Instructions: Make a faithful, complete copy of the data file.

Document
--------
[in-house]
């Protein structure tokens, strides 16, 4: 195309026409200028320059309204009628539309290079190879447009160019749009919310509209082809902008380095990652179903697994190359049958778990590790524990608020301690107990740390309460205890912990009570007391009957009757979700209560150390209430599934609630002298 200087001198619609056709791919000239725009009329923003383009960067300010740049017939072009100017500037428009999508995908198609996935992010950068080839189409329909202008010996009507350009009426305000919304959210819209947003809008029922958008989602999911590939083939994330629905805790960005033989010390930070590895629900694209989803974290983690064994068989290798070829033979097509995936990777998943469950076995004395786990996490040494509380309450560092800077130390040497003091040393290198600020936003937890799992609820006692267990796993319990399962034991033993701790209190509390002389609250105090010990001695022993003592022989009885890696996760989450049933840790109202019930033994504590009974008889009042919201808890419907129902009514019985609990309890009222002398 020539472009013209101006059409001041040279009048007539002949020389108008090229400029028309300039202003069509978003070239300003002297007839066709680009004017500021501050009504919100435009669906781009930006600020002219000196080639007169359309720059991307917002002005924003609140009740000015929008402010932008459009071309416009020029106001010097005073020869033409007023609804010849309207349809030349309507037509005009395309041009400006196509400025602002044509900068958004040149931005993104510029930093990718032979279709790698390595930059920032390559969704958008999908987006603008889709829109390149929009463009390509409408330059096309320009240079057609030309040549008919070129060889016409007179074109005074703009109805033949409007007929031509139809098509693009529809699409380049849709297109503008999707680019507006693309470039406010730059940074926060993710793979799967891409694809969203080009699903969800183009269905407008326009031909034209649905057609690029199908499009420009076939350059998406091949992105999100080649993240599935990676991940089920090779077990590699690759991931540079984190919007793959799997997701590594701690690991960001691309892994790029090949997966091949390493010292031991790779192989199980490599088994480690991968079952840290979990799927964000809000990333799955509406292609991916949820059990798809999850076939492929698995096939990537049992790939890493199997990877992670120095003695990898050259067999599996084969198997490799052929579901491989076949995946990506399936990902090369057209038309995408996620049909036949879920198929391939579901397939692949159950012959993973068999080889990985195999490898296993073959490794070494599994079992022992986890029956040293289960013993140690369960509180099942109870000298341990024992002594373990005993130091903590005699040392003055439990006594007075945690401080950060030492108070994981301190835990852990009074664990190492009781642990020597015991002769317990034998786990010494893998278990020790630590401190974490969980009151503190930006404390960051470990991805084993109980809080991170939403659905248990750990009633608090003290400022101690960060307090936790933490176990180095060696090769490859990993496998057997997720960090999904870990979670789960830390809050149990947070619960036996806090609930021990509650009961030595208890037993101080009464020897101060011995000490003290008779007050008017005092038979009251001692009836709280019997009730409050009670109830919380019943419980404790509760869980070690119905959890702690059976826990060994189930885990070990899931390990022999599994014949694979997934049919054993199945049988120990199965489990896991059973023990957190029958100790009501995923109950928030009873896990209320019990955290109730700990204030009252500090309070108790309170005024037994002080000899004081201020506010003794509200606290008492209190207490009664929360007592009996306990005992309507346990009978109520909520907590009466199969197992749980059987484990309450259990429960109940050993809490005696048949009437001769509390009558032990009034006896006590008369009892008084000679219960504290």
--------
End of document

[in-house]
């Protein structure tokens, strides 16, 4: 195309026409200028320059309204009628539309290079190879447009160019749009919310509209082809902008380095990652179903697994190359049958778990590790524990608020301690107990740390309460205890912990009570007391009957009757979700209560150390209430599934609630002298 200087001198619609056709791919000239725009009329923003383009960067300010740049017939072009100017500037428009999508995908198609996935992010950068080839189409329909202008010996009507350009009426305000919304959210819209947003809008029922958008989602999911590939083939994330629905805790960005033989010390930070590895629900694209989803974290983690064994068989290798070829033979097509995936990777998943469950076995004395786990996490040494509380309450560092800077130390040497003091040393290198600020936003937890799992609820006692267990796993319990399962034991033993701790209190509390002389609250105090010990001695022993003592022989009885890696996760989450049933840790109202019930033994504590009974008889009042919201808890419907129902009514019985609990309890009222002398 020539472009013209101006059409001041040279009048007539002949020389108008090229400029028309300039202003069509978003070239300003002297007839066709680009004017500021501050009504919100435009669906781009930006600020002219000196080639007169359309720059991307917002002005924003609140009740000015929008402010932008459009071309416009020029106001010097005073020869033409007023609804010849309207349809030349309507037509005009395309041009400006196509400025602002044509900068958004040149931005993104510029930093990718032979279709790698390595930059920032390559969704958008999908987006603008889709829109390149929009463009390509409408330059096309320009240079057609030309040549008919070129060889016409007179074109005074703009109805033949409007007929031509139809098509693009529809699409380049849709297109503008999707680019507006693309470039406010730059940074926060993710793979799967891409694809969203080009699903969800183009269905407008326009031909034209649905057609690029199908499009420009076939350059998406091949992105999100080649993240599935990676991940089920090779077990590699690759991931540079984190919007793959799997997701590594701690690991960001691309892994790029090949997966091949390493010292031991790779192989199980490599088994480690991968079952840290979990799927964000809000990333799955509406292609991916949820059990798809999850076939492929698995096939990537049992790939890493199997990877992670120095003695990898050259067999599996084969198997490799052929579901491989076949995946990506399936990902090369057209038309995408996620049909036949879920198929391939579901397939692949159950012959993973068999080889990985195999490898296993073959490794070494599994079992022992986890029956040293289960013993140690369960509180099942109870000298341990024992002594373990005993130091903590005699040392003055439990006594007075945690401080950060030492108070994981301190835990852990009074664990190492009781642990020597015991002769317990034998786990010494893998278990020790630590401190974490969980009151503190930006404390960051470990991805084993109980809080991170939403659905248990750990009633608090003290400022101690960060307090936790933490176990180095060696090769490859990993496998057997997720960090999904870990979670789960830390809050149990947070619960036996806090609930021990509650009961030595208890037993101080009464020897101060011995000490003290008779007050008017005092038979009251001692009836709280019997009730409050009670109830919380019943419980404790509760869980070690119905959890702690059976826990060994189930885990070990899931390990022999599994014949694979997934049919054993199945049988120990199965489990896991059973023990957190029958100790009501995923109950928030009873896990209320019990955290109730700990204030009252500090309070108790309170005024037994002080000899004081201020506010003794509200606290008492209190207490009664929360007592009996306990005992309507346990009978109520909520907590009466199969197992749980059987484990309450259990429960109940050993809490005696048949009437001769509390009558032990009034006896006590008369009892008084000679219960504290």